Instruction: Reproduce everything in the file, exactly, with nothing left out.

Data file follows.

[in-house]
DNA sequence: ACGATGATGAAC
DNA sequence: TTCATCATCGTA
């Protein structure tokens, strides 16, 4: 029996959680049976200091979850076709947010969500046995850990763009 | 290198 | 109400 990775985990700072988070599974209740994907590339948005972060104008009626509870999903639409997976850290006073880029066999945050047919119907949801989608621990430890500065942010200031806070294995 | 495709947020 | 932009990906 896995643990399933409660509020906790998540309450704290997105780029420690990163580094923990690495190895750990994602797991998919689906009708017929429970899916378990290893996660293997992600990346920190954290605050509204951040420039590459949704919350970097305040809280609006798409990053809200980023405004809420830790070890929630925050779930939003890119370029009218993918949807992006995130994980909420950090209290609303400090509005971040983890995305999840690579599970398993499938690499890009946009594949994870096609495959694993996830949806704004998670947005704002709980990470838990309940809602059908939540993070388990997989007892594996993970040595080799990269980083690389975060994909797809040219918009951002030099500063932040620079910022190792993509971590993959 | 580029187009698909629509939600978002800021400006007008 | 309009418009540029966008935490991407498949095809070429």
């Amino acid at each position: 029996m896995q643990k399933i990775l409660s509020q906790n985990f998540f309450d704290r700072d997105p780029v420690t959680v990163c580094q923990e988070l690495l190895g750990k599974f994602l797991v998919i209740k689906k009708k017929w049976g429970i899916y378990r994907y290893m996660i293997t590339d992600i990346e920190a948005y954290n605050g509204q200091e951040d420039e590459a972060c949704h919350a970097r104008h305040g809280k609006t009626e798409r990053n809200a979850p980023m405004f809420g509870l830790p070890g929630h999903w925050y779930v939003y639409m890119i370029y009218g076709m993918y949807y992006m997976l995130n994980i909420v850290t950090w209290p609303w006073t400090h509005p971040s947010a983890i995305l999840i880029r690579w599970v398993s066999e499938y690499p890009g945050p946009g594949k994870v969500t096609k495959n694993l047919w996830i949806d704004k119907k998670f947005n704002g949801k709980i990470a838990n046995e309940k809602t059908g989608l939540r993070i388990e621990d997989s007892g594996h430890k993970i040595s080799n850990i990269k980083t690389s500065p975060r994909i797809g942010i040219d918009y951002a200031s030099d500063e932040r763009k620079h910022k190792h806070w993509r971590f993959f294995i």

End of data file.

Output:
[in-house]
DNA sequence: ACGATGATGAAC
DNA sequence: TTCATCATCGTA
């Protein structure tokens, strides 16, 4: 029996959680049976200091979850076709947010969500046995850990763009 | 290198 | 109400 990775985990700072988070599974209740994907590339948005972060104008009626509870999903639409997976850290006073880029066999945050047919119907949801989608621990430890500065942010200031806070294995 | 495709947020 | 932009990906 896995643990399933409660509020906790998540309450704290997105780029420690990163580094923990690495190895750990994602797991998919689906009708017929429970899916378990290893996660293997992600990346920190954290605050509204951040420039590459949704919350970097305040809280609006798409990053809200980023405004809420830790070890929630925050779930939003890119370029009218993918949807992006995130994980909420950090209290609303400090509005971040983890995305999840690579599970398993499938690499890009946009594949994870096609495959694993996830949806704004998670947005704002709980990470838990309940809602059908939540993070388990997989007892594996993970040595080799990269980083690389975060994909797809040219918009951002030099500063932040620079910022190792993509971590993959 | 580029187009698909629509939600978002800021400006007008 | 309009418009540029966008935490991407498949095809070429």
């Amino acid at each position: 029996m896995q643990k399933i990775l409660s509020q906790n985990f998540f309450d704290r700072d997105p780029v420690t959680v990163c580094q923990e988070l690495l190895g750990k599974f994602l797991v998919i209740k689906k009708k017929w049976g429970i899916y378990r994907y290893m996660i293997t590339d992600i990346e920190a948005y954290n605050g509204q200091e951040d420039e590459a972060c949704h919350a970097r104008h305040g809280k609006t009626e798409r990053n809200a979850p980023m405004f809420g509870l830790p070890g929630h999903w925050y779930v939003y639409m890119i370029y009218g076709m993918y949807y992006m997976l995130n994980i909420v850290t950090w209290p609303w006073t400090h509005p971040s947010a983890i995305l999840i880029r690579w599970v398993s066999e499938y690499p890009g945050p946009g594949k994870v969500t096609k495959n694993l047919w996830i949806d704004k119907k998670f947005n704002g949801k709980i990470a838990n046995e309940k809602t059908g989608l939540r993070i388990e621990d997989s007892g594996h430890k993970i040595s080799n850990i990269k980083t690389s500065p975060r994909i797809g942010i040219d918009y951002a200031s030099d500063e932040r763009k620079h910022k190792h806070w993509r971590f993959f294995i």